Domestically we must also be prepared to change, to some extent, our tactics in the fight against corruption. Listening to Edward Kallon (The UN Resident Coordinator in Nigeria who spoke earlier), I am convinced that there are many practical steps that can be taken.
We must democratize the fight against corruption. Many of our citizens are interested in the fight against grand corruption. Grand corruption as you know cripples the economy. But they also want to see action in what would be regarded as petty corruption – in their interfaces with government officials either in the search for certifications, approvals of any kind, licenses, and all of that. Many want to see that corruption at that level is tackled effectively. And I think that we must begin to look at innovative ways of doing so.
Secondly, we must protect, even more, whistle-blowers – persons who come forward with information against corruption. We must protect those who are ready to fight against corruption and who are prepared to do so without necessarily disclosing their identities and even those who are ready to disclose their identities.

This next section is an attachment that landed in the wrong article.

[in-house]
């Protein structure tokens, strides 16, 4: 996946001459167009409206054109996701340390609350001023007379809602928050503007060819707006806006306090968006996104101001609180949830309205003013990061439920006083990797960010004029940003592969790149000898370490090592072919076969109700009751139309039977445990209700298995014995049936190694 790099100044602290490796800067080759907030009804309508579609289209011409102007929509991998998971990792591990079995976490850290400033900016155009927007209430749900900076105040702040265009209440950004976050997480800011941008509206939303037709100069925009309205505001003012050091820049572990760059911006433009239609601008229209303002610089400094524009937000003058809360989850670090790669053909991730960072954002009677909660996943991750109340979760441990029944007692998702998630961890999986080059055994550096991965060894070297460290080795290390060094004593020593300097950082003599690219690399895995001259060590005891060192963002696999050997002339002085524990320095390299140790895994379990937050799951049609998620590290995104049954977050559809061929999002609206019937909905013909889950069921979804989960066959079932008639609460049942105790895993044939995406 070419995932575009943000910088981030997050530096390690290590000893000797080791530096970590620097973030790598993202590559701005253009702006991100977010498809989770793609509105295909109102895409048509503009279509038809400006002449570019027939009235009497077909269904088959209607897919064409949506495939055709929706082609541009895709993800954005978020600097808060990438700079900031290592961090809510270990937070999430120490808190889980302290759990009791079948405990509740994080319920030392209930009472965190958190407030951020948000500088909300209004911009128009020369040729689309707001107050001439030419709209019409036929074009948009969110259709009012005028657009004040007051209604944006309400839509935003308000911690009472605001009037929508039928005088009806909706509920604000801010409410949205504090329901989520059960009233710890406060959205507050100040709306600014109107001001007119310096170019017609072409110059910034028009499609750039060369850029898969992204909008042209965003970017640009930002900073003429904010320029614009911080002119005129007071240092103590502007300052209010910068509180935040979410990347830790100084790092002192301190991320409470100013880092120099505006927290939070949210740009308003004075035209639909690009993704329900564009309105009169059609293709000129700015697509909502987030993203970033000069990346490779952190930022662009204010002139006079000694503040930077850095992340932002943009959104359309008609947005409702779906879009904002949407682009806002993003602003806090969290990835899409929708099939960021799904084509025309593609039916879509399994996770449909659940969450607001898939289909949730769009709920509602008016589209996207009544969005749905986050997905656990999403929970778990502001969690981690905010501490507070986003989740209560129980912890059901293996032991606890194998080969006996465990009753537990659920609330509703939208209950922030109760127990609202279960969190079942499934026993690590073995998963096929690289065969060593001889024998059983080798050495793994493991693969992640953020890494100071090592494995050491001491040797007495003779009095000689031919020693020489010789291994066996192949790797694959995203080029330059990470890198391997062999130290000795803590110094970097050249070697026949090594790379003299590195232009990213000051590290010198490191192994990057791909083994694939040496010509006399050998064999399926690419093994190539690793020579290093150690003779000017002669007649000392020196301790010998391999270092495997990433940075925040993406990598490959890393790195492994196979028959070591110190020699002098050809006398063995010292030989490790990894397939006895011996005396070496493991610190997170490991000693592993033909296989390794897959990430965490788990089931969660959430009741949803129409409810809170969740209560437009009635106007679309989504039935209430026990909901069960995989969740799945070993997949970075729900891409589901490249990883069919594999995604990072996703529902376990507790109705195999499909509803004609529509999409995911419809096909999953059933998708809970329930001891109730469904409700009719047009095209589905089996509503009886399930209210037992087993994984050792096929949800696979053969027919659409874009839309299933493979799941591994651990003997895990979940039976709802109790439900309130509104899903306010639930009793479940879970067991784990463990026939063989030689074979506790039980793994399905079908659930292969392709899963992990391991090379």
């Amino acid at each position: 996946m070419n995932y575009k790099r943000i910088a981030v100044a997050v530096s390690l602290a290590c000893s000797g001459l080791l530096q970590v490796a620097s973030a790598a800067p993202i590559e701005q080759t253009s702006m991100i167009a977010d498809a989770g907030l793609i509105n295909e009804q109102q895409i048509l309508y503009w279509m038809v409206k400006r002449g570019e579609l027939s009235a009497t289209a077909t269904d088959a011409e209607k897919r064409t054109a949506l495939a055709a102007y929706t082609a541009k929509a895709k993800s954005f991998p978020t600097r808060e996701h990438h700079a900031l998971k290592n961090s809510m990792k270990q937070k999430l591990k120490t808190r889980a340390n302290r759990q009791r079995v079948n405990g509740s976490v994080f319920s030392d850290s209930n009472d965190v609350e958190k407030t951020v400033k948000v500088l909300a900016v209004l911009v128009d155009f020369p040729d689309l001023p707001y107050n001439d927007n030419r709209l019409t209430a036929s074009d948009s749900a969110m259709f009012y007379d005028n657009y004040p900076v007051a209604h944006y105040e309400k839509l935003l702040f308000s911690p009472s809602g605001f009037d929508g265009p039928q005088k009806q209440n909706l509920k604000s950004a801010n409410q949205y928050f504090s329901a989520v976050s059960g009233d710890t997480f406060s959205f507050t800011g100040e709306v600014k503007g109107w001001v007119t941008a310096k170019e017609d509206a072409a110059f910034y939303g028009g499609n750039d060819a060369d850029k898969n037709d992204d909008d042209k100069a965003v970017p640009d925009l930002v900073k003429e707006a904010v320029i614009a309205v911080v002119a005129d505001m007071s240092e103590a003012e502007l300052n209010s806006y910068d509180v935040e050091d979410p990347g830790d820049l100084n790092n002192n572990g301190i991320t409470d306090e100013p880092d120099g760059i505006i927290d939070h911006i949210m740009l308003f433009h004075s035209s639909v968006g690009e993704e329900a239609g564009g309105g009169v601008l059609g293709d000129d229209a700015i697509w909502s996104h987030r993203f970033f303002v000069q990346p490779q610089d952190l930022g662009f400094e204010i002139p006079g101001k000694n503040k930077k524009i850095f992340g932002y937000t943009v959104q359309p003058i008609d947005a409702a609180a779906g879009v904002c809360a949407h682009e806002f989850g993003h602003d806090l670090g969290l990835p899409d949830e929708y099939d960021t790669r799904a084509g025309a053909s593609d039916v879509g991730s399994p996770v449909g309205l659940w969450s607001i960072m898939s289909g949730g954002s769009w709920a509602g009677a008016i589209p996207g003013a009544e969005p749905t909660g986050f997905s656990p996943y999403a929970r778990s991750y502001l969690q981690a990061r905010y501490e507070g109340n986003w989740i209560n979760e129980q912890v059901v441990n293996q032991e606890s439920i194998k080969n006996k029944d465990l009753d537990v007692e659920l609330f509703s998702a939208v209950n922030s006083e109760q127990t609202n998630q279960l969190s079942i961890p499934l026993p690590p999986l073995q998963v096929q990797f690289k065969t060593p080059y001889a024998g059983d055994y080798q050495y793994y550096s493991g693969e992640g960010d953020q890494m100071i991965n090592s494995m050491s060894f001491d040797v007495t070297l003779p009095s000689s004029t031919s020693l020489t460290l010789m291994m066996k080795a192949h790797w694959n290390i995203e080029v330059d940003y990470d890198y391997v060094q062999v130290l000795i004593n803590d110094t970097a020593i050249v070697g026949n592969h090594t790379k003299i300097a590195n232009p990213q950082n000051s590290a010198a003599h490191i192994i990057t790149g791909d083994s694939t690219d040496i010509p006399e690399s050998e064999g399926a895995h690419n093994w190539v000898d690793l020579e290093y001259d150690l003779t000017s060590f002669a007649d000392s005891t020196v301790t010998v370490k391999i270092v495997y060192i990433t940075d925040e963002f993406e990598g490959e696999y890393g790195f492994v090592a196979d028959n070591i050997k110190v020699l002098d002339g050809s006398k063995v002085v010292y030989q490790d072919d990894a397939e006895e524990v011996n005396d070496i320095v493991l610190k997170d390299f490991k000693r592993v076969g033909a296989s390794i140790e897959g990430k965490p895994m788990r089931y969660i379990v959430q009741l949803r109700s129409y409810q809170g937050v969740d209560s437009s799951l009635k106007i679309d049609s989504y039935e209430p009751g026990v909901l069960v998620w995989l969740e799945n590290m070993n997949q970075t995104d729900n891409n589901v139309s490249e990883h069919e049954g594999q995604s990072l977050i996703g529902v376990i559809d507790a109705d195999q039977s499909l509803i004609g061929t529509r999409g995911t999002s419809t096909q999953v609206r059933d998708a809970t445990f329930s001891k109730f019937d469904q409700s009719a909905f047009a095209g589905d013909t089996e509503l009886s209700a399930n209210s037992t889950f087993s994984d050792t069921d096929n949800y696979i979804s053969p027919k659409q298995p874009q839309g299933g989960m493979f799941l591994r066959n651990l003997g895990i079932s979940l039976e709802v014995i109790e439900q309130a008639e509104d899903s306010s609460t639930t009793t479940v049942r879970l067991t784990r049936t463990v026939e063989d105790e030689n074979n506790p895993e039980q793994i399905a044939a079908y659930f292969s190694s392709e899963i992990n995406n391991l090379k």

The thing that we must take note of is that corruption fights back. And it is fighting back and it has the resources to do so. In recent times, one of the chief ways that we are seeing more frequently is the use of unscrupulous individuals who are paid to use social media platforms to make outrageous allegations against persons perceived to be fighting corruption. The technique is not new, the idea is to tie everybody with the same tar so that you cannot recognize the truly corrupt or the truly corrupt activity, and the genuine whistle-blowing is discredited as a result. And because our court system is slow, they count on the possibility that these victims may not pursue litigation or prosecution: you must devise a new legal strategy to ensure that this dirty trick not only fail but are penalized.
The fight against corruption is nuanced and hydra-headed, it is not going to get easier by the day, as a matter of fact, it will get more difficult by the day and many will become discouraged in standing up against corruption. But it is our duty both as individuals and institutions especially in developing countries where corruption has such a devastating effect, to ensure that we prioritize the fight against corruption and continually device new ways and new approaches even as the hydra-headed problem itself continue to manifest in different ways.